It’s hard to believe that this headline is true. Coca-Cola Seeking to Turn Things Around. But, in the COVID-19 era, things are evolving for the firm.
As we reported last year, Coca-Cola was the world’s most chosen brand in 2018. And Kantar recently found that this also occurred in 2020: Coca-Cola remained the most chosen FMCG brand in the world for the eighth year running. The report measures how often consumers choose an item from a particular brand.
Revamp: Coca-Cola Seeking to Turn Things Around
Despite its lofty ranking, Coca-Cola now faces some difficult times. Let’s look at what happened. As well as how the firm is revamping its strategy.
According to Jennifer Maloney, reporting for the Wall Street Journal:
“Coca-Cola Co. said it believes the biggest challenges of the pandemic are behind it, despite the current surge in coronavirus cases in many parts of the U.S. [However,] about half of Coca-Cola’s business comes from away-from-home venues—the restaurants, bars, movie theaters and sports stadiums that were shut around the world during the second quarter because of the pandemic.”
“The company’s biggest soda brands — including Coke, Coke Zero Sugar and Sprite — have sold well in grocery stores. But, they have taken a hit from a steep drop-off in soda fountain sales. Meanwhile, smaller soda brands such as Fresca have suffered as retailers narrowed their offerings.”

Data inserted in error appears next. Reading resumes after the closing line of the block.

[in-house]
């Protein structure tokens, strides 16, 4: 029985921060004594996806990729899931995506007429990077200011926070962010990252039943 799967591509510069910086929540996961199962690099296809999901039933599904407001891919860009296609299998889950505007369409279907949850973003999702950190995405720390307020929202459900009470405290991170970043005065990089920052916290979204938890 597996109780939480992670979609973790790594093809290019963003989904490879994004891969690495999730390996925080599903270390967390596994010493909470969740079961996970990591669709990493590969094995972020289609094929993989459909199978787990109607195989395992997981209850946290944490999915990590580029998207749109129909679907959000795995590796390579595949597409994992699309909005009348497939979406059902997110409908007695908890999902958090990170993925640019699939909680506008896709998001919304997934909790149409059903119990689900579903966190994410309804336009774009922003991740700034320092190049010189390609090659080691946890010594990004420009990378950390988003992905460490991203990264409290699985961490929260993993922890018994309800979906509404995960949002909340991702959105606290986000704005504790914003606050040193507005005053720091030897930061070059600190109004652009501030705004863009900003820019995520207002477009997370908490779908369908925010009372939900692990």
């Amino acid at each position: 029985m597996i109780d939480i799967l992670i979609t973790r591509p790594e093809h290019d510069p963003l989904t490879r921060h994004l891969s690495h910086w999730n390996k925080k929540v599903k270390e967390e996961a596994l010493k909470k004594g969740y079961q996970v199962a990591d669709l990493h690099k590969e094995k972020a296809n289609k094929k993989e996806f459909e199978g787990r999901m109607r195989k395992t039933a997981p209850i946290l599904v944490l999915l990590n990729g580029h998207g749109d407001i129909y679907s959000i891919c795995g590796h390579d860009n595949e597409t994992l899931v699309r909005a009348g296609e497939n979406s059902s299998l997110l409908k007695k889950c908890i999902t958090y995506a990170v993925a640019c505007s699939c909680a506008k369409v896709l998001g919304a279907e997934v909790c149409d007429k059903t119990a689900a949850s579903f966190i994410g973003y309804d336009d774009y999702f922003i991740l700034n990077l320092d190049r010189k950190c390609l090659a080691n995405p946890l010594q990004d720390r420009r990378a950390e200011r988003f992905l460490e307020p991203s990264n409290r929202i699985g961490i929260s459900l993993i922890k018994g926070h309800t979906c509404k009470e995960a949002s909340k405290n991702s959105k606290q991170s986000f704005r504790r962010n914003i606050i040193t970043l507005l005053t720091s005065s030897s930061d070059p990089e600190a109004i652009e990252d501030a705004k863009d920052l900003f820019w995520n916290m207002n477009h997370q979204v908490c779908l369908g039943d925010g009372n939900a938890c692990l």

Coca-Cola Co. has decided to revise its strategy by modifying both its short-run and long-run plans. E.J. Schultz of Ad Age describes this approach:
“Coca-Cola Co. will slash the number of products it sells and put a new emphasis on marketing efficiency as it tries to recover from what CEO James Quincey described as ‘the toughest and most complex quarter in Coca-Cola history.’”
“The company paused most of its global ad spending as the coronavirus took hold in March and has slowly brought marketing back online in recent weeks. In early July it debuted a new campaign from Anomaly New York that plugs Coke with food, including an ad called The Great Meal, which features at-home dining during the pandemic.”
“Quincey adds that: ‘We are shifting to prioritize fewer but bigger and stronger brands,’ including ‘exiting some zombie brands,’ he said, foreshadowing a move to pare back the amount of products it sells. Of the company’s roughly 400 master brands, ‘more than half are single-country brands with little to no scale,’ accounting for just 2 percent of total company revenues.”